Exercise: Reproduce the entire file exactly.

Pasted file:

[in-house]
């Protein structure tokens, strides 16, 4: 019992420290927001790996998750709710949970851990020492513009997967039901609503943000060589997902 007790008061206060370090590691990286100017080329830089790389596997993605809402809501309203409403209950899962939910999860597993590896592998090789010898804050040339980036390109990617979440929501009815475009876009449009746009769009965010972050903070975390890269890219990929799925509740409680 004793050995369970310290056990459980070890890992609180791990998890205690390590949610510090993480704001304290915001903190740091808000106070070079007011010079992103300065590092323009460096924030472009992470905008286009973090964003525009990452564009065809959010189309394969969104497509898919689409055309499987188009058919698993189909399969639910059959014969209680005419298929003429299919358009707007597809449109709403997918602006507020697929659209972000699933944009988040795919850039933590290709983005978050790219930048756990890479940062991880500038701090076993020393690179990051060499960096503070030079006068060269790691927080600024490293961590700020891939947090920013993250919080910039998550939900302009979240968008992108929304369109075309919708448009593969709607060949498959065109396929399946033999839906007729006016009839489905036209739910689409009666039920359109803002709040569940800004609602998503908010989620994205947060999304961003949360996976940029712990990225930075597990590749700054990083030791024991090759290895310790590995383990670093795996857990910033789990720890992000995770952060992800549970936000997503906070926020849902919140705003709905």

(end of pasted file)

[in-house]
């Protein structure tokens, strides 16, 4: 019992420290927001790996998750709710949970851990020492513009997967039901609503943000060589997902 007790008061206060370090590691990286100017080329830089790389596997993605809402809501309203409403209950899962939910999860597993590896592998090789010898804050040339980036390109990617979440929501009815475009876009449009746009769009965010972050903070975390890269890219990929799925509740409680 004793050995369970310290056990459980070890890992609180791990998890205690390590949610510090993480704001304290915001903190740091808000106070070079007011010079992103300065590092323009460096924030472009992470905008286009973090964003525009990452564009065809959010189309394969969104497509898919689409055309499987188009058919698993189909399969639910059959014969209680005419298929003429299919358009707007597809449109709403997918602006507020697929659209972000699933944009988040795919850039933590290709983005978050790219930048756990890479940062991880500038701090076993020393690179990051060499960096503070030079006068060269790691927080600024490293961590700020891939947090920013993250919080910039998550939900302009979240968008992108929304369109075309919708448009593969709607060949498959065109396929399946033999839906007729006016009839489905036209739910689409009666039920359109803002709040569940800004609602998503908010989620994205947060999304961003949360996976940029712990990225930075597990590749700054990083030791024991090759290895310790590995383990670093795996857990910033789990720890992000995770952060992800549970936000997503906070926020849902919140705003709905």